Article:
When people thought about or sought out pornography 30 or more years ago, say, their choices were mostly magazines and films.
The feral internet has changed that. Now, no matter how you define porn, it's immediately available online because of what Perry calls "the cultural and technological tidal wave that has … placed limitless, free, anonymous porn into the hands of every Christian with a smartphone."
It turns out that the one group of religious people most affected by this flood may be those who identify as evangelical, or conservative, Protestants, a group that, prior to the internet, hallucinated that it would be possible to shut down the porn industry. The author, who teaches sociology and religious studies at the University of Oklahoma, tries in this new book to explain what makes them so vulnerable.
It's a well-researched work that raises questions for people of all faith traditions. It's also annoyingly repetitive, as Perry frequently summarizes interviews he's just quoted, often using the same words. So readers who want to understand the many social and religious issues associated with porn will need to wade through more than they should have to — like almost 20 pages on masturbation, including this question from a Baptist pastor in Tennessee: "[D]id Jesus masturbate?"
Perry conducted lots of interviews, and they make up the most interesting part of this work in that we get to hear from real humans who've been using pornography and who are wrestling with feelings of guilt and sin because of it.
"[D]espite their essentially unanimous moral rejection of pornography use, conservative Protestants … view pornography only slightly less often than other Americans," Perry writes. This results in "moral incongruence," he says, because those Protestants rank sexual sin as among the worst and most damaging of all sins. This "sexual exceptionalism," he writes, "lies at the core of the torment experienced by" conservative Protestants. They often believe deeply that if they can't master their porn use they will be punished in hell for all eternity.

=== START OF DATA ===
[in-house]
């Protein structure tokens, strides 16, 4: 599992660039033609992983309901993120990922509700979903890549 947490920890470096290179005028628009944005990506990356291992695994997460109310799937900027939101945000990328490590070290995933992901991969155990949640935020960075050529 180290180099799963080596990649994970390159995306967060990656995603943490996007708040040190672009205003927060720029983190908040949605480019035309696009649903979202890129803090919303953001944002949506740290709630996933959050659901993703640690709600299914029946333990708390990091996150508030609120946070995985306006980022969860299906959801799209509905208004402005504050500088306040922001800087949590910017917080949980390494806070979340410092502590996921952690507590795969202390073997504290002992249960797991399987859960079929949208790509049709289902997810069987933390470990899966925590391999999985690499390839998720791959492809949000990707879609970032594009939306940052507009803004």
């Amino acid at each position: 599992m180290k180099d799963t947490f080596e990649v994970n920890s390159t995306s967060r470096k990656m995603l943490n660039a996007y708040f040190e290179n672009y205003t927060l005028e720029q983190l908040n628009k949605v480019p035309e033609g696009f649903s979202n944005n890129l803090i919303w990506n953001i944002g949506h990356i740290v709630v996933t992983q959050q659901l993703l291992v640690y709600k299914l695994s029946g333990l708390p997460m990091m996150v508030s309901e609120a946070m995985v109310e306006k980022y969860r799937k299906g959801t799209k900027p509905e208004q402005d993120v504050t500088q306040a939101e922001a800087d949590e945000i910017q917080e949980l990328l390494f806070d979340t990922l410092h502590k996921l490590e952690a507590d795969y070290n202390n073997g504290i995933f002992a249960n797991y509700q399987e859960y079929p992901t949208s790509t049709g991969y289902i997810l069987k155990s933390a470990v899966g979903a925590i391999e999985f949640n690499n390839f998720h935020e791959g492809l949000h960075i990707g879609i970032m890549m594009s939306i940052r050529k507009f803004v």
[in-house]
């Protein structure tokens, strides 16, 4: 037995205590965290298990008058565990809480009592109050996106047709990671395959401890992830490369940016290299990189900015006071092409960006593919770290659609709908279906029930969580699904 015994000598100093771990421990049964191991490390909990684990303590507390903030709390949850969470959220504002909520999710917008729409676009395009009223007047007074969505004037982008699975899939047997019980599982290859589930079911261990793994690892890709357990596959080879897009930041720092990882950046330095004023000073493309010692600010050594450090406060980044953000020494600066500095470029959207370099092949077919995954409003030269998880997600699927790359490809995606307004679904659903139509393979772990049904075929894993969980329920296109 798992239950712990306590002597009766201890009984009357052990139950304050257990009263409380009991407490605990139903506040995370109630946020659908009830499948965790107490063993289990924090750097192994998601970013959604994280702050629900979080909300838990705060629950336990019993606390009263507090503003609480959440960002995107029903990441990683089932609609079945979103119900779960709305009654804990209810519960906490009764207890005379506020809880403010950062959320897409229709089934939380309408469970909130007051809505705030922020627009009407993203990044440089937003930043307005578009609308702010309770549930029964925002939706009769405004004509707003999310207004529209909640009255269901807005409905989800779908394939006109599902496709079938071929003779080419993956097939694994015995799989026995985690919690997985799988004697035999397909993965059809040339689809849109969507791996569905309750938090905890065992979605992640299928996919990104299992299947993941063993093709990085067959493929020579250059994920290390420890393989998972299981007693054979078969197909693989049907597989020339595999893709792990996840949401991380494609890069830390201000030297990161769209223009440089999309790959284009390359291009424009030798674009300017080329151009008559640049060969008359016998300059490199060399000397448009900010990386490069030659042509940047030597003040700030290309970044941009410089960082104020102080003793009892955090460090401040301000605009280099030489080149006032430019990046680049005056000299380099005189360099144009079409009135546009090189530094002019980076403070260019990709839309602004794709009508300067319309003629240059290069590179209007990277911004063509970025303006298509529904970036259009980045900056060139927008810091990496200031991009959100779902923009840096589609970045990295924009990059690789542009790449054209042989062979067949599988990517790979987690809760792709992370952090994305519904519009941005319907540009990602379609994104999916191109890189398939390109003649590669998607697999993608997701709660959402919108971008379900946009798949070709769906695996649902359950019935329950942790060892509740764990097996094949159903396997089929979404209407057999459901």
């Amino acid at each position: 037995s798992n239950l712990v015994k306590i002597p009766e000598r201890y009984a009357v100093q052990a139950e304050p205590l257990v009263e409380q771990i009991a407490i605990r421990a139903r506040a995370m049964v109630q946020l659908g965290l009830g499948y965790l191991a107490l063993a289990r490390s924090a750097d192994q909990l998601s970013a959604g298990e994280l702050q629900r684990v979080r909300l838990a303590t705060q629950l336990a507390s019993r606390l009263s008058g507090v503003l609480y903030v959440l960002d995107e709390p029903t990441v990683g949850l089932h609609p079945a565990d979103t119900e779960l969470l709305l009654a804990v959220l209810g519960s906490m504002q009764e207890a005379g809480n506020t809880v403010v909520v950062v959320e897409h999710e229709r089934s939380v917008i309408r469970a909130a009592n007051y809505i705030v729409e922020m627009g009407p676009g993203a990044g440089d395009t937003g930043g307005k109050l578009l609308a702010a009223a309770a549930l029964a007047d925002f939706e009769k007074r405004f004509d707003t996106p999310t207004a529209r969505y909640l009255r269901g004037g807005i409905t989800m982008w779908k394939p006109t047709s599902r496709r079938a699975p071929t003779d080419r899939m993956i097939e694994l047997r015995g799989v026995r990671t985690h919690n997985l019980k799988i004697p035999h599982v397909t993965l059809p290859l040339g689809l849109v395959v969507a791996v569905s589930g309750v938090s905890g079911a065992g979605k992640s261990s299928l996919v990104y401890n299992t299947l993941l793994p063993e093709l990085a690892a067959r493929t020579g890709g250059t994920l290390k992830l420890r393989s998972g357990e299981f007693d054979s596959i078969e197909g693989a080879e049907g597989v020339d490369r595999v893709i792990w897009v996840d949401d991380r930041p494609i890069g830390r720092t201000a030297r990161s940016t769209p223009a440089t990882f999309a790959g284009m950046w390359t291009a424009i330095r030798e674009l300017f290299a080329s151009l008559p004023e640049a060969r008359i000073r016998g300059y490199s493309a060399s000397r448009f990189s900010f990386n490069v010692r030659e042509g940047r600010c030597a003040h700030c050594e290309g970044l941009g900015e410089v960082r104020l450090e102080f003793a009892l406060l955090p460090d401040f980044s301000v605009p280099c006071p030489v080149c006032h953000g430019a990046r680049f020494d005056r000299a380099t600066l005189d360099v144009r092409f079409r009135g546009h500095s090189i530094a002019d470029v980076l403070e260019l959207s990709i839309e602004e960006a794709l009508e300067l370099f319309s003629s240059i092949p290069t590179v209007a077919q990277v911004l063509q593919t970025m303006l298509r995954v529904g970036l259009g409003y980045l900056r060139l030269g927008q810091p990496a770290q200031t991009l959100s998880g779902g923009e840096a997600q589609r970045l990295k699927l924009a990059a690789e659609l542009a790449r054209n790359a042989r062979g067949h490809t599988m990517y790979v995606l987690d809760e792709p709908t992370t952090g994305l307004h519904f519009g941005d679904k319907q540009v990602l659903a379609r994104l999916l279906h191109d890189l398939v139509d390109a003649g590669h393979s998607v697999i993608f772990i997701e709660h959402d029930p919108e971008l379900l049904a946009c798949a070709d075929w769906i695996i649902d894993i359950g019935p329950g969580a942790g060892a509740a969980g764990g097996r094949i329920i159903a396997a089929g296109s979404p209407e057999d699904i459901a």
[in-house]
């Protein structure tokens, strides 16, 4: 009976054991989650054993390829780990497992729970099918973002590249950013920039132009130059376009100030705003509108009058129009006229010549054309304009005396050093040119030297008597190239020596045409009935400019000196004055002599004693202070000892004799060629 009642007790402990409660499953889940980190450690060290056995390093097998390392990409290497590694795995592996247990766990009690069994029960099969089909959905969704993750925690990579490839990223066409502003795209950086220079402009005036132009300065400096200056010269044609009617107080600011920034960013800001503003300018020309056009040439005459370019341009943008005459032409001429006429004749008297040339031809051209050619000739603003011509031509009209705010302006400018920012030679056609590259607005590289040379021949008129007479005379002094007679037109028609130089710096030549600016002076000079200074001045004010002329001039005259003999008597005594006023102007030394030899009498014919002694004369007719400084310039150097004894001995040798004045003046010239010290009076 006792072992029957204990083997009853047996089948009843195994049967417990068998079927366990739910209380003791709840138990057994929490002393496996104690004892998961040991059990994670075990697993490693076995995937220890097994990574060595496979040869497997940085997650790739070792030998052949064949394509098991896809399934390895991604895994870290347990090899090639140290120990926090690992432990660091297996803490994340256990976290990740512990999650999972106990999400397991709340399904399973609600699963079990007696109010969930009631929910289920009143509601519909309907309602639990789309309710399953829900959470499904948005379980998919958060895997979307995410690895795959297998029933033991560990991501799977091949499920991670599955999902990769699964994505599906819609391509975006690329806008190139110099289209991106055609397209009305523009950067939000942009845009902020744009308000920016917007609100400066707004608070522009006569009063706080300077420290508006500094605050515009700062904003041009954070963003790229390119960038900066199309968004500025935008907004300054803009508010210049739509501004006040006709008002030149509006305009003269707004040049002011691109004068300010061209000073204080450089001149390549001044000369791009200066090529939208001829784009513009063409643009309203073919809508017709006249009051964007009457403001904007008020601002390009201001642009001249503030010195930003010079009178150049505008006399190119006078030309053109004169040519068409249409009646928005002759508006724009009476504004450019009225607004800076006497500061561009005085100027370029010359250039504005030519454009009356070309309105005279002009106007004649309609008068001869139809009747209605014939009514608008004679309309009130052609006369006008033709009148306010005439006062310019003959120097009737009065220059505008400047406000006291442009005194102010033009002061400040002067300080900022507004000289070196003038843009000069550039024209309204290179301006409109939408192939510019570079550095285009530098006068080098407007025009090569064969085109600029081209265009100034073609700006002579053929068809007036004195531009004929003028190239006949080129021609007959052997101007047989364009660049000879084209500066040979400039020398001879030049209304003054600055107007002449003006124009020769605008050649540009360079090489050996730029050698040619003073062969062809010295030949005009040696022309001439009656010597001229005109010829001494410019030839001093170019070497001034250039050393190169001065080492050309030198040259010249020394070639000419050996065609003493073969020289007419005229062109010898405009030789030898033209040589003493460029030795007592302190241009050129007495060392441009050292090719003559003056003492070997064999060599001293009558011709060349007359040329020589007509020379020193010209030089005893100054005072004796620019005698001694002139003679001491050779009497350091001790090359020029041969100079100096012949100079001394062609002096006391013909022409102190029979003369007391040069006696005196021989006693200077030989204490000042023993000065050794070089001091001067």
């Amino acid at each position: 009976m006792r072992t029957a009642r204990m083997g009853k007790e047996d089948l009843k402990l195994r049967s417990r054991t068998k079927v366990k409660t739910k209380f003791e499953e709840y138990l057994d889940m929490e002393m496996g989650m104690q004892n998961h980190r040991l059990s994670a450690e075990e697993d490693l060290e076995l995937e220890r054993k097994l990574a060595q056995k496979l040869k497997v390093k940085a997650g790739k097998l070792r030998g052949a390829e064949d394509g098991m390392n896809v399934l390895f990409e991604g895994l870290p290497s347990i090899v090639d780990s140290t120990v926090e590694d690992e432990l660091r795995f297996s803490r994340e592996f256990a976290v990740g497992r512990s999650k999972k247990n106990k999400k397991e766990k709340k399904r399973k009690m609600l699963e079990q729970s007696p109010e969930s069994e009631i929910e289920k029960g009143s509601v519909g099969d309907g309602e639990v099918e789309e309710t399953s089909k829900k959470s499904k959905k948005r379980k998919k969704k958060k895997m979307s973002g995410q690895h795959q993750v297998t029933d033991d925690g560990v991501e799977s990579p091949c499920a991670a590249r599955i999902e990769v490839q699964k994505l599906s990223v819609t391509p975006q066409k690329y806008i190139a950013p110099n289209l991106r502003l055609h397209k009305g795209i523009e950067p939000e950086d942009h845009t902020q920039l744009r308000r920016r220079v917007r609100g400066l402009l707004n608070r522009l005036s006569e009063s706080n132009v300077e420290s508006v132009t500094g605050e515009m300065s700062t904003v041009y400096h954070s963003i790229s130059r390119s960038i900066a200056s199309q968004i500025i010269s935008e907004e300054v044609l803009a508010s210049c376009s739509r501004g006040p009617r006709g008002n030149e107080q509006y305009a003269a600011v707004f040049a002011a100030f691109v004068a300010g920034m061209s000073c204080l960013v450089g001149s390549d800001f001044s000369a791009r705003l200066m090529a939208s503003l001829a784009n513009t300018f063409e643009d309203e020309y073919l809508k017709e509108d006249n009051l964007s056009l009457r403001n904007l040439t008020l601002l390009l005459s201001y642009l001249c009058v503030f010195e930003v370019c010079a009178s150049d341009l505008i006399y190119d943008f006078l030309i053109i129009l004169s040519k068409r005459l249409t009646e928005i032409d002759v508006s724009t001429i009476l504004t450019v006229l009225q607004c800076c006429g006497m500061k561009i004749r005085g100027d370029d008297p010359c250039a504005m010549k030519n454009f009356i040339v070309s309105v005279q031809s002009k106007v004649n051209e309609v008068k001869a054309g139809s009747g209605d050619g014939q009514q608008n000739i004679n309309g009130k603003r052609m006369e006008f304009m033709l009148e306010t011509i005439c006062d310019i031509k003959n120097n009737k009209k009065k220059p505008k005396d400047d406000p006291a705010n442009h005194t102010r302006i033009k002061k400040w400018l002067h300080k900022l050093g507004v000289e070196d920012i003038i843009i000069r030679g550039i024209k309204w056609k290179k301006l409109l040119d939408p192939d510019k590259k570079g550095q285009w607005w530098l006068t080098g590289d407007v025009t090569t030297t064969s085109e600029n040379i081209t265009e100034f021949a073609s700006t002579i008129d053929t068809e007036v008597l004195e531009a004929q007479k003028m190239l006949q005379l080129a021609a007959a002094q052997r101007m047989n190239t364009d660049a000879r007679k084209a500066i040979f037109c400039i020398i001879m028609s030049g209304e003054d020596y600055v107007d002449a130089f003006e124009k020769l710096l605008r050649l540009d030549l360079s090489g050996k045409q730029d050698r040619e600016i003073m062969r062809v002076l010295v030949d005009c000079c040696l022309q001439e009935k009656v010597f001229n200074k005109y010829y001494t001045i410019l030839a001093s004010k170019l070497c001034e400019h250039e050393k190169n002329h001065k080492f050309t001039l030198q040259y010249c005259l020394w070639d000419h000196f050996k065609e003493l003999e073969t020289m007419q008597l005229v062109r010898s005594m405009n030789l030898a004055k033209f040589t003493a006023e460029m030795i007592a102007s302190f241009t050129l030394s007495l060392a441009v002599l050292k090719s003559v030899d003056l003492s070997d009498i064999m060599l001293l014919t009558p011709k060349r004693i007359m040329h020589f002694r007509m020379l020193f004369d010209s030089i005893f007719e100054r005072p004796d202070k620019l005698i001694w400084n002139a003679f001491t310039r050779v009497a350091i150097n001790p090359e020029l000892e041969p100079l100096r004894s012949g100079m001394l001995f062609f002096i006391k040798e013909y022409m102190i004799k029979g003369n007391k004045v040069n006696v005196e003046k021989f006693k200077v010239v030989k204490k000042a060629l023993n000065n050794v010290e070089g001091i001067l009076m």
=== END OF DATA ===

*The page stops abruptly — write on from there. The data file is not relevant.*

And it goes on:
Pornography used to be an issue these Protestants thought was outside the church. Now they recognize that they're also part of the online world where it's easily available. Indeed, what Perry calls an entire "cottage industry" has grown up to help porn users through monitoring devices, blocking systems, accountability software and small groups. If porn has produced lots of jobs, so has anti-porn.
Because of their theology, Perry argues, conservative Protestants find that porn is "uniquely damaging to their mental health, spiritual lives and families."
And it's often even worse for the women among them because of the common but suspect idea that women are much less interested in physical relationships than in emotional ones. This means many women who feel addicted to porn have no one in their faith community from whom they feel comfortable seeking help.
Another problem conservative Protestants face in thinking about pornography is what Perry calls a "weak theology of the body." In separating body from soul or spirit, the value of the body gets downgraded and, thus, satisfying its needs and desires becomes more sinful and less spiritual. Indeed, the idea that body and spirit shouldn't be falsely separated, which Christianity learned from Judaism, is the foundation of the doctrine of the resurrection of the body. But a kind of gnostic disgust for the body has wormed its way into conservative Protestant theology, adding to the moral incongruence when men and women use porn to satisfy bodily desires. It leads to self-loathing, which is always trouble.
When sexual sin, including porn use, is seen as what Perry calls "the most corrupting and damnable of all sins" — more so than anger, greed, selfishness, racism or envy — the chances of dealing with it rationally and successfully are limited.
So what's the answer? Like any good researcher, Perry thinks more research is needed.
[Bill Tammeus, a Presbyterian elder and former award-winning Faith section columnist for The Kansas City Star, writes the daily "Faith Matters" blog for The Star's website, a column for The Presbyterian Outlook and a column for Flatland, KCPT-TV's digital magazine. His latest book is The Value of Doubt: Why Unanswered Questions, Not Unquestioned Answers, Build Faith. Email him at firstname.lastname@example.org.]